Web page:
Jan 26, 2023
Trump Request to Void $110,000 Contempt Fine Weighed by NY Court
(Bloomberg) -- A New York state appeals court is weighing former President Donald Trump’s bid to reverse a $110,000 penalty he was ordered to pay last year for being in contempt of court during the state’s probe of his business.
A panel of judges in Manhattan on Wednesday began considering written arguments submitted by Trump and New York Attorney General Letitia James, who issued the subpoena that the former president allegedly flouted. Trump argues the penalty is “excessive and unjustified.”
Trump was held in contempt in April and fined $10,000 a day by a judge who concluded Trump hadn’t properly responded to a demand for any corporate documents in his personal possession. Trump had said there were no such documents, but the judge ruled he failed to explain the details of his search or provide a sworn affidavit on the result.
Trump “truthfully responded that he did not possess any of the requested corporate documents in his personal capacity, and that any such documents would be housed within the Trump Organization’s corporate offices,” his lawyer said in the brief. “Subsequent events would later validate that fact.”
James went on to sue Trump, his company and three of his children for allegedly manipulating the value of his assets for years to dupe banks and insurers. The $250 million lawsuit, which seeks to bar the Trumps from serving as executives at any New York company, goes to trial in October. The Trumps deny wrongdoing.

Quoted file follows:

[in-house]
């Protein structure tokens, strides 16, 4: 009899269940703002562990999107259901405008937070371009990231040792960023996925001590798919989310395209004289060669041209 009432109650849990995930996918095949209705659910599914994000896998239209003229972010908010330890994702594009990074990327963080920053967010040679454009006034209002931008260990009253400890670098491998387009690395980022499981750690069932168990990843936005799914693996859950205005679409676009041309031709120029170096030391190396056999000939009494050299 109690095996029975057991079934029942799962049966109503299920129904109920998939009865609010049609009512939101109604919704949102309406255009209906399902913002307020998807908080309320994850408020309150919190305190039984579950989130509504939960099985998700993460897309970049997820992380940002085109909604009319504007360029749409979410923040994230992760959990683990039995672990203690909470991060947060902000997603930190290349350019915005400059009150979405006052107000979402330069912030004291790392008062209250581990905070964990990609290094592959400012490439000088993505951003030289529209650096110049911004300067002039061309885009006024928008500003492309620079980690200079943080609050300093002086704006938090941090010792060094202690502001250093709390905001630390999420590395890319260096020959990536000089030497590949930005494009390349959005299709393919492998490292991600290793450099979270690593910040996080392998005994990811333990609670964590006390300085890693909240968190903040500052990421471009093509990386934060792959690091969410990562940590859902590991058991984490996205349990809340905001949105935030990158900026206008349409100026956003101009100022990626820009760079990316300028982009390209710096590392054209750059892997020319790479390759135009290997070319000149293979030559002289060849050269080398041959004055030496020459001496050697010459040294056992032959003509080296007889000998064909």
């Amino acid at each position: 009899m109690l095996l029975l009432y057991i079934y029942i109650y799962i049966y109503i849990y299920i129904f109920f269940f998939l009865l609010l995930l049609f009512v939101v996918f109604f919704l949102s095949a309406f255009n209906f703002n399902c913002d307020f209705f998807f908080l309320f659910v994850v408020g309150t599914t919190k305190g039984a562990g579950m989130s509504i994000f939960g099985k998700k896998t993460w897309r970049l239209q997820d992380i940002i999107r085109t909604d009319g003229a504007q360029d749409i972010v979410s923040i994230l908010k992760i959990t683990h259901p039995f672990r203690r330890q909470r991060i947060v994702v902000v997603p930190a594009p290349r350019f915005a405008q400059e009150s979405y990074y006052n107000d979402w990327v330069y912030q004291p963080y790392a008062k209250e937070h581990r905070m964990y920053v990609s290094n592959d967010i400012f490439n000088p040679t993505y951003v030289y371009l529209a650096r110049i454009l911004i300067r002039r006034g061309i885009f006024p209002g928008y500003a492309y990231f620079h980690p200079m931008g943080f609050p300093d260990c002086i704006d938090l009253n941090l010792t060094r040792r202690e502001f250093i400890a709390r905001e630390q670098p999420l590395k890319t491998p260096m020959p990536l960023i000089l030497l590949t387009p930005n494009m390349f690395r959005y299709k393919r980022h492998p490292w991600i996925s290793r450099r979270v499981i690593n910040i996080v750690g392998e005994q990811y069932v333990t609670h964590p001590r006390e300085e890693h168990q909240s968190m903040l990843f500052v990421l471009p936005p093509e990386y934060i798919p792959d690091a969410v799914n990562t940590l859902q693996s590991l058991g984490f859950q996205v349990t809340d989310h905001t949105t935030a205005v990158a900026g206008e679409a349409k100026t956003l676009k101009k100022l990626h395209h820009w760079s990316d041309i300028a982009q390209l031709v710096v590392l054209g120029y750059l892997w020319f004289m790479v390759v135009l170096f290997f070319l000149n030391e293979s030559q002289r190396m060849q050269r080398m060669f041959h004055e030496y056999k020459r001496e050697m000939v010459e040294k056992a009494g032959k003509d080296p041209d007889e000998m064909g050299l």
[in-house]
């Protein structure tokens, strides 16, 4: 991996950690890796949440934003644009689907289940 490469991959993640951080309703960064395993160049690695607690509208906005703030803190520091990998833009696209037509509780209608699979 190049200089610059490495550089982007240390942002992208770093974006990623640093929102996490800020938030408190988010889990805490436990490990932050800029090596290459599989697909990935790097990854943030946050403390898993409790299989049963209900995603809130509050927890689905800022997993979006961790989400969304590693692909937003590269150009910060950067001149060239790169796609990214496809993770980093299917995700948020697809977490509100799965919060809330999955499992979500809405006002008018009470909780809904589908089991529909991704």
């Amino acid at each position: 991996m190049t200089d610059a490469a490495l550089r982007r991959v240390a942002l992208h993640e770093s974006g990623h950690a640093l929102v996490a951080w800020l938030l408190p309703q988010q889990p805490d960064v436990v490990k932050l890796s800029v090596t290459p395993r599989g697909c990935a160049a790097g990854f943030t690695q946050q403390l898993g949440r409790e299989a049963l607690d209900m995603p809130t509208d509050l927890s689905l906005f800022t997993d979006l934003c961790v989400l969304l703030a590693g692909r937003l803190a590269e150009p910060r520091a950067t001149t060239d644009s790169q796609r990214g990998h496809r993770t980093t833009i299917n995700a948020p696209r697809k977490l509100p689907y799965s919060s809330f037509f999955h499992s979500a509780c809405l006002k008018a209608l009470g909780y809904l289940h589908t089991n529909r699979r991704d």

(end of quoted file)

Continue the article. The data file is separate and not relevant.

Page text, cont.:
Read More: Trump, Lawyer Hit With $937,989 Sanctions in Clinton Case
The court is weighing Trump’s challenge to the contempt fine less than a week after he dropped his appeal of another ruling dismissing a suit he’d filed against James challenging her right to investigate him. Trump also voluntarily dismissed a suit he filed against James in federal court in Florida.
James said in a brief that the fine was justified because of Trump’s “willful disobedience” in responding to subpoenas during a three-year probe. She also said Trump may have been trying to “run out the statute of limitations” for the attorney general’s office, or OAG.
“Mr. Trump’s failure to comply with the subpoena was thus calculated to impede OAG’s efforts to gather a complete picture of the Trump Organization’s fraud and of various individuals’ roles in the fraud—including Mr. Trump’s role,” James said in her brief. “In doing so, the contempt also attempted to obscure inquiry into whether, when, how, and by whom information responsive to OAG’s subpoena may have been discarded.”
Trump, who is running for president again in 2024, claims the suit is politically motivated.
The case is People of New York v. Trump, 2022-01812, Supreme Court of the State of New York Appellate Division (Manhattan).
©2023 Bloomberg L.P.
BNN Bloomberg Picks
What happens if you mistakenly get a larger tax refund?
Is your retirement portfolio ready for what's to come?
Canadians are staring a recession in the face: David Rosenberg
Canadians' wages kept growing in February: StatsCan
Travel stocks: Three hot picks from Michael Bellisario
What mortgage owners need to know about the Bank of Canada's rate pause